"Yet he passed away." Tree and man both gone, the son of man as surely as the child of the forest. What clean sweeps death makes! "And lo, he was not." To the surprise of all men the great man was gone, his estates sold, his business bankrupt, his house alienated, his name forgotten, and all in a few months! "Yea, I sought him, but he could not be found." Moved by curiosity, if we enquire for the ungodly, they have left no trace; like birds of ill omen none desire to remember them. Some of the humblest of the godly are immortalised, their names are imperishably fragrant in the church, while of the ablest of infidels and blasphemers hardly their names are remembered beyond a few years. Men who were in everybody's mouths but yesterday are forgotten tomorrow, for only virtue is immortal.
continued...Wait on the Lord; seeking and trusting to him, and to him only, for help and deliverance.
Keep his way; continue in the practice of thy duty, or in those ways which God hath prescribed to thee in his word, and do not use indirect and irregular means to deliver thyself.
Thou shalt see it; thou shalt not only escape the destruction which they design for thee, but shalt live to see their ruin. Psalm 73:16; and in a providential way, for the performance of his promises, in which he never fails; and patiently bear whatever he is pleased to lay upon them; waiting for a deliverance out of every affliction, which will be in his own time. The Chaldee paraphrase
"trust in the word of the Lord;''
and keep his way: which he has pointed out in his word, and has directed his people to walk in; though tempted by Satan to turn aside to the right hand or the left; though wicked men reproach, persecute, and seek to pervert it; and though a narrow and rough way, yet keep constantly in it, in which there are both pleasure and profit; good comes of it, and in it peace is had, and the presence of God enjoyed;
and he shall exalt thee to inherit the land: that is, shall raise out of a low and uncomfortable situation of life to a more comfortable one; or however, hereafter, to dwell in the new heavens and new earth, to reign with Christ upon his throne, and to enjoy the eternal inheritance;
when the wicked are cut off; as in Psalm 37:9;
thou shall see it; with joy and pleasure; not as exulting: in the destruction of the wicked, simply considered; but as the glory of divine justice is displayed therein; see Psalm 52:5.Wait on the LORD, and keep his way, and he shall exalt thee to inherit the land: when the wicked are cut off, thou shalt see it.
EXEGETICAL (ORIGINAL LANGUAGES)34. Stanza of Qoph. The Psalmist again addresses his disciple.
For a while he may be crushed and down-trodden, but ultimately he will be exalted and the wicked cut off.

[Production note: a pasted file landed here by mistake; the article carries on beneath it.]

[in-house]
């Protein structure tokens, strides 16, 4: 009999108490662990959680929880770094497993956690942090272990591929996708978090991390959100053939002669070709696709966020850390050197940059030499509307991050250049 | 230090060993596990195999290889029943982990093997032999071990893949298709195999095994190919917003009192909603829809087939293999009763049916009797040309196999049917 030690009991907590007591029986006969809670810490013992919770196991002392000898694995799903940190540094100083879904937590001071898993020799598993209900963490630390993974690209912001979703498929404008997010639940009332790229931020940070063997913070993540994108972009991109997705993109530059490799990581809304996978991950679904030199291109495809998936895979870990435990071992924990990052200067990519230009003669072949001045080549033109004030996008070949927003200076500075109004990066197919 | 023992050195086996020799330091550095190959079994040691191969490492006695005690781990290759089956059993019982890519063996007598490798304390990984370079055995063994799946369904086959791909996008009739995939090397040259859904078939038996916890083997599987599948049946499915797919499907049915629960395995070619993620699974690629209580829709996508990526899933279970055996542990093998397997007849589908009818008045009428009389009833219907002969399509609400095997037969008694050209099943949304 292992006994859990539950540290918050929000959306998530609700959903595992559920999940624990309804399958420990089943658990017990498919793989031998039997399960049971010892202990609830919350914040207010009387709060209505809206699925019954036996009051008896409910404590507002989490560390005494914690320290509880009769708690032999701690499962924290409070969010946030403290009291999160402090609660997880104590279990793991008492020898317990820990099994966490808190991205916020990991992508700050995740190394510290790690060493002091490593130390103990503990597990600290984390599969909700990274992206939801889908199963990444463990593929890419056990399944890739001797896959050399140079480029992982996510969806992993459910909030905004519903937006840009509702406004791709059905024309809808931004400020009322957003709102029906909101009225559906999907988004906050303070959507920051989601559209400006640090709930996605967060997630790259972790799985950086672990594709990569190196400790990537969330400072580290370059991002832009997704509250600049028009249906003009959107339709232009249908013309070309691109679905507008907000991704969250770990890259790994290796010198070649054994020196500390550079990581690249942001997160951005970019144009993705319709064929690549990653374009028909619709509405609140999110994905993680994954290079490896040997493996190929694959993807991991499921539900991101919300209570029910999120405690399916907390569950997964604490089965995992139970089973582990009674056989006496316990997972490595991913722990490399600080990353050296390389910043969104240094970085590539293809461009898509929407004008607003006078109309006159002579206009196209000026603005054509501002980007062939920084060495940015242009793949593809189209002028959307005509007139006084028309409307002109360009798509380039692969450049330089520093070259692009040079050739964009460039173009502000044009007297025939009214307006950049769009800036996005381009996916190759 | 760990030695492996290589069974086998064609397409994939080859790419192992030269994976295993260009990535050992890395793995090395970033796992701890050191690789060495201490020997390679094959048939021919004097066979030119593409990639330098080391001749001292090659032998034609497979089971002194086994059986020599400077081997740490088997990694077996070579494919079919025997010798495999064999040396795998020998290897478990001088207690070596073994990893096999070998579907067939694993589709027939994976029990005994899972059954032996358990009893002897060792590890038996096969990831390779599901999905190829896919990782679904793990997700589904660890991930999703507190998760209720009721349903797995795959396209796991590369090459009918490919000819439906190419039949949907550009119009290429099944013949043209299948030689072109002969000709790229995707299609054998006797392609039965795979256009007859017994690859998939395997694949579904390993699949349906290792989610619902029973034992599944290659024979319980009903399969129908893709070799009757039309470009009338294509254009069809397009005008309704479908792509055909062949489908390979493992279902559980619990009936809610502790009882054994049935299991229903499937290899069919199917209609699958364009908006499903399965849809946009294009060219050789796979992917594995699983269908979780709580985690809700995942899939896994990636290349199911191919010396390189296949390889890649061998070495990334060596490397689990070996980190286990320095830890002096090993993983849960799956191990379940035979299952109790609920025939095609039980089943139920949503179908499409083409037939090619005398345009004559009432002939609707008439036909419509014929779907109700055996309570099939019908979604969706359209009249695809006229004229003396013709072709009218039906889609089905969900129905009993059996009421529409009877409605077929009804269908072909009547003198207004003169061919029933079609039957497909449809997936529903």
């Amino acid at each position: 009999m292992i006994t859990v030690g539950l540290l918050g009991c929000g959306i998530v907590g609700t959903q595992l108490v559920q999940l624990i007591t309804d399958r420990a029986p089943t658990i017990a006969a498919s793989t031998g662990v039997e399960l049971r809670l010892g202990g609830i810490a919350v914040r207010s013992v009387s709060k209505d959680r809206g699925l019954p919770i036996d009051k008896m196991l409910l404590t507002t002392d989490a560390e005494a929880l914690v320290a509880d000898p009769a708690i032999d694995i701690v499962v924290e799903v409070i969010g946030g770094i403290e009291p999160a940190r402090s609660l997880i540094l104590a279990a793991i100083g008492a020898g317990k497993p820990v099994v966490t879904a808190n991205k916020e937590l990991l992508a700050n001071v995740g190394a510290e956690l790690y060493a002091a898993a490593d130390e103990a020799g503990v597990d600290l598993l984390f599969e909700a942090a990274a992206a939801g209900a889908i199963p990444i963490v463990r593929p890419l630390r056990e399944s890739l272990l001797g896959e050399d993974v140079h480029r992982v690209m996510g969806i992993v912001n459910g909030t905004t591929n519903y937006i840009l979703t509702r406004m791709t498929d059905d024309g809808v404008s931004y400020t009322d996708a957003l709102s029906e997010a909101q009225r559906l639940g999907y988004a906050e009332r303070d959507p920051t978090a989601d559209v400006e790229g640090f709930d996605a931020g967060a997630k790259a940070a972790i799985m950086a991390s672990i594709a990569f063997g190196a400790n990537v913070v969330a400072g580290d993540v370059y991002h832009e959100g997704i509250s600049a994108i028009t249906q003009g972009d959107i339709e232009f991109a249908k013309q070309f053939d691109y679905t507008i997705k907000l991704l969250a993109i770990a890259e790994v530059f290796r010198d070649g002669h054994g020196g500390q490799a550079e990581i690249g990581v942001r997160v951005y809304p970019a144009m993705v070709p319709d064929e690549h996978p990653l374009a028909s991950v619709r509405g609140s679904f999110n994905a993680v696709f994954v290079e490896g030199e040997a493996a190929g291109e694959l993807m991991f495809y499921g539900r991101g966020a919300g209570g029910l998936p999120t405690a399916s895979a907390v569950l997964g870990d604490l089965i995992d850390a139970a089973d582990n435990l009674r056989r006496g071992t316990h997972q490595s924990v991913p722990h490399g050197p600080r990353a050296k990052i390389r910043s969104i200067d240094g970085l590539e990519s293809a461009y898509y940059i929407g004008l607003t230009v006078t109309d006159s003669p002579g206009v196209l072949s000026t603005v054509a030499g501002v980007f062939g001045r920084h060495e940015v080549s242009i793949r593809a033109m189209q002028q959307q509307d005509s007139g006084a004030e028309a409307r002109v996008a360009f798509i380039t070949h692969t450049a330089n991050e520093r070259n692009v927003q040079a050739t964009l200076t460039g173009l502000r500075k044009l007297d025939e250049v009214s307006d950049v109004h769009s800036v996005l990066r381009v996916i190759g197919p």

keep his way] Cp. Psalm 37:33, note; Psalm 18:21.
thou shall see it] With satisfaction at the vindication of God’s righteous government. Cp. Psalm 52:6; Psalm 58:10-11. See Introd. p. xci.Verse 34. - Wait on the lord (comp. vers. 2, 5, 7; and Psalm 27:14; Psalm 62:5; Psalm 130:5; Proverbs 20:22). The injunction is repeated so often because of man's extreme impatience and unwillingness to "tarry the Lord's leisure" (Prayer-book Version of Psalm 27:16) trustfully and confidently. And keep his way. The way in which he would have them walk - the way of righteousness (comp. ver. 3). And he shall exalt thee to inherit the land (see ver. 29, and the comment ad loc.). When the ungodly are cut off, thou shalt see it (comp. Psalm 52:5, 6; Psalm 91:8). Doubtless with some satisfaction. As the "ungodly" spoken of are employed in watching for an occasion to "slay" the righteous (ver. 32), these last can scarcely witness their removal from the world by God's providence without a feeling of relief. Isaiah 29:20; by ἄνομα, עולה in Job 27:4; and by ἐκδιώκειν, הצמית, the synonym of השׁמיד, in Psalm 101:5; so that consequently this line, as even Venema and Schleusner have discerned, was עוּלים נשׁמדוּ. It will at once be seen that this is only another reading for לעולם נשׁמרו; and, since it stands side by side with the latter, that it is an ancient attempt to produce a correct beginning for the ע strophe, which has been transplanted from the lxx into the text. It is, however, questionable whether this reparation is really a restoration of the original words (Hupfeld, Hitzig); since עוּל (עויל) is not a word found in the Psalms (for which reason Bצttcher's conjecture of עשׁי עולה more readily commends itself, although it is critically less probable), and לעולם נשׁמרו forms a continuation that is more naturally brought about by the context and perfectly logical.